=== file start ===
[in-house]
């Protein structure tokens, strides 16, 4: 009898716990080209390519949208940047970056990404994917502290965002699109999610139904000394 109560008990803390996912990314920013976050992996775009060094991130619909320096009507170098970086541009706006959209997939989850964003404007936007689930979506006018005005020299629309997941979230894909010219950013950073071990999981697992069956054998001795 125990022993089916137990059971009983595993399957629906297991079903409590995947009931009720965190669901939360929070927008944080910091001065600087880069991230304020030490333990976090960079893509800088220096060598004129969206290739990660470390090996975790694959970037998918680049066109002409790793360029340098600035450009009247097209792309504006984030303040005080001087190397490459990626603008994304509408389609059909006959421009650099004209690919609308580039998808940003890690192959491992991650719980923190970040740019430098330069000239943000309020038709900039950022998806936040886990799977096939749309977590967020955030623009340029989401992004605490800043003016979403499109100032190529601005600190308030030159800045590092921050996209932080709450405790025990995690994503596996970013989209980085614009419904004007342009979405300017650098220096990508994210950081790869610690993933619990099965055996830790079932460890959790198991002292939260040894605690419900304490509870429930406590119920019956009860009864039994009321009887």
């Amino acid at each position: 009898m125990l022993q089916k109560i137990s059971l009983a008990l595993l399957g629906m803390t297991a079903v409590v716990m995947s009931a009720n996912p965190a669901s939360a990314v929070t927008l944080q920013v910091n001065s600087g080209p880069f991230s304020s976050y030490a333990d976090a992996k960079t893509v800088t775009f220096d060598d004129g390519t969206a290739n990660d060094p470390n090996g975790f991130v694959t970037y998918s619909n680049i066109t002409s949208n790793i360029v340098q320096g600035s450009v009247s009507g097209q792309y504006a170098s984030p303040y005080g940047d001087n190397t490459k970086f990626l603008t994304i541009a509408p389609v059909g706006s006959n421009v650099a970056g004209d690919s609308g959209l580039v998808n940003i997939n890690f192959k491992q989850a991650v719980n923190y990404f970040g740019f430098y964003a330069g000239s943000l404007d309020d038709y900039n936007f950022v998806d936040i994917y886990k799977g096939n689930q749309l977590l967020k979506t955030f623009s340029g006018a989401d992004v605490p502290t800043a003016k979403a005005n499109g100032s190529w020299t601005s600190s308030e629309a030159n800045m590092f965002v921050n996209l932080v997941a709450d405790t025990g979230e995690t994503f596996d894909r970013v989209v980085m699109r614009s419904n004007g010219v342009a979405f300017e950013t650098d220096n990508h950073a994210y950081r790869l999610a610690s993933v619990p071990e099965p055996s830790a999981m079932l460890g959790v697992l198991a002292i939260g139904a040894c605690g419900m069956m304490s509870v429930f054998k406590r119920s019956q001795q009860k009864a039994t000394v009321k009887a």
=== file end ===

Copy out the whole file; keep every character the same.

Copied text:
[in-house]
């Protein structure tokens, strides 16, 4: 009898716990080209390519949208940047970056990404994917502290965002699109999610139904000394 109560008990803390996912990314920013976050992996775009060094991130619909320096009507170098970086541009706006959209997939989850964003404007936007689930979506006018005005020299629309997941979230894909010219950013950073071990999981697992069956054998001795 125990022993089916137990059971009983595993399957629906297991079903409590995947009931009720965190669901939360929070927008944080910091001065600087880069991230304020030490333990976090960079893509800088220096060598004129969206290739990660470390090996975790694959970037998918680049066109002409790793360029340098600035450009009247097209792309504006984030303040005080001087190397490459990626603008994304509408389609059909006959421009650099004209690919609308580039998808940003890690192959491992991650719980923190970040740019430098330069000239943000309020038709900039950022998806936040886990799977096939749309977590967020955030623009340029989401992004605490800043003016979403499109100032190529601005600190308030030159800045590092921050996209932080709450405790025990995690994503596996970013989209980085614009419904004007342009979405300017650098220096990508994210950081790869610690993933619990099965055996830790079932460890959790198991002292939260040894605690419900304490509870429930406590119920019956009860009864039994009321009887």
């Amino acid at each position: 009898m125990l022993q089916k109560i137990s059971l009983a008990l595993l399957g629906m803390t297991a079903v409590v716990m995947s009931a009720n996912p965190a669901s939360a990314v929070t927008l944080q920013v910091n001065s600087g080209p880069f991230s304020s976050y030490a333990d976090a992996k960079t893509v800088t775009f220096d060598d004129g390519t969206a290739n990660d060094p470390n090996g975790f991130v694959t970037y998918s619909n680049i066109t002409s949208n790793i360029v340098q320096g600035s450009v009247s009507g097209q792309y504006a170098s984030p303040y005080g940047d001087n190397t490459k970086f990626l603008t994304i541009a509408p389609v059909g706006s006959n421009v650099a970056g004209d690919s609308g959209l580039v998808n940003i997939n890690f192959k491992q989850a991650v719980n923190y990404f970040g740019f430098y964003a330069g000239s943000l404007d309020d038709y900039n936007f950022v998806d936040i994917y886990k799977g096939n689930q749309l977590l967020k979506t955030f623009s340029g006018a989401d992004v605490p502290t800043a003016k979403a005005n499109g100032s190529w020299t601005s600190s308030e629309a030159n800045m590092f965002v921050n996209l932080v997941a709450d405790t025990g979230e995690t994503f596996d894909r970013v989209v980085m699109r614009s419904n004007g010219v342009a979405f300017e950013t650098d220096n990508h950073a994210y950081r790869l999610a610690s993933v619990p071990e099965p055996s830790a999981m079932l460890g959790v697992l198991a002292i939260g139904a040894c605690g419900m069956m304490s509870v429930f054998k406590r119920s019956q001795q009860k009864a039994t000394v009321k009887a």